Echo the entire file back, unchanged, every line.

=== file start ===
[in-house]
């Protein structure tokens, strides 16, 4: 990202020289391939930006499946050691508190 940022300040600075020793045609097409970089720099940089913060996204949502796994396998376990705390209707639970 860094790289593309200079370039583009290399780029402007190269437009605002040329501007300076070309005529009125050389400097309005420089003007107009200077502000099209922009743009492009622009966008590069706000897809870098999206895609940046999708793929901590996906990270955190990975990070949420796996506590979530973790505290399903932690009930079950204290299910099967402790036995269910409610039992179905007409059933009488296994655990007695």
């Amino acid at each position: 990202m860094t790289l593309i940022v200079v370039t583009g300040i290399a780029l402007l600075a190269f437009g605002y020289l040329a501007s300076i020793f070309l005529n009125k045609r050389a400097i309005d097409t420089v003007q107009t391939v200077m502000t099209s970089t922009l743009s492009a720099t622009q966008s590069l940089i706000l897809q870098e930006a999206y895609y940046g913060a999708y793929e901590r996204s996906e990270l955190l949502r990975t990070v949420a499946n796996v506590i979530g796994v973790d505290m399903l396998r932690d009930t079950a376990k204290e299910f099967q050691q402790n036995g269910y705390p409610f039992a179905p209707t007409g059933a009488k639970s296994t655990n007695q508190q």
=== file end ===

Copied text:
[in-house]
């Protein structure tokens, strides 16, 4: 990202020289391939930006499946050691508190 940022300040600075020793045609097409970089720099940089913060996204949502796994396998376990705390209707639970 860094790289593309200079370039583009290399780029402007190269437009605002040329501007300076070309005529009125050389400097309005420089003007107009200077502000099209922009743009492009622009966008590069706000897809870098999206895609940046999708793929901590996906990270955190990975990070949420796996506590979530973790505290399903932690009930079950204290299910099967402790036995269910409610039992179905007409059933009488296994655990007695």
């Amino acid at each position: 990202m860094t790289l593309i940022v200079v370039t583009g300040i290399a780029l402007l600075a190269f437009g605002y020289l040329a501007s300076i020793f070309l005529n009125k045609r050389a400097i309005d097409t420089v003007q107009t391939v200077m502000t099209s970089t922009l743009s492009a720099t622009q966008s590069l940089i706000l897809q870098e930006a999206y895609y940046g913060a999708y793929e901590r996204s996906e990270l955190l949502r990975t990070v949420a499946n796996v506590i979530g796994v973790d505290m399903l396998r932690d009930t079950a376990k204290e299910f099967q050691q402790n036995g269910y705390p409610f039992a179905p209707t007409g059933a009488k639970s296994t655990n007695q508190q």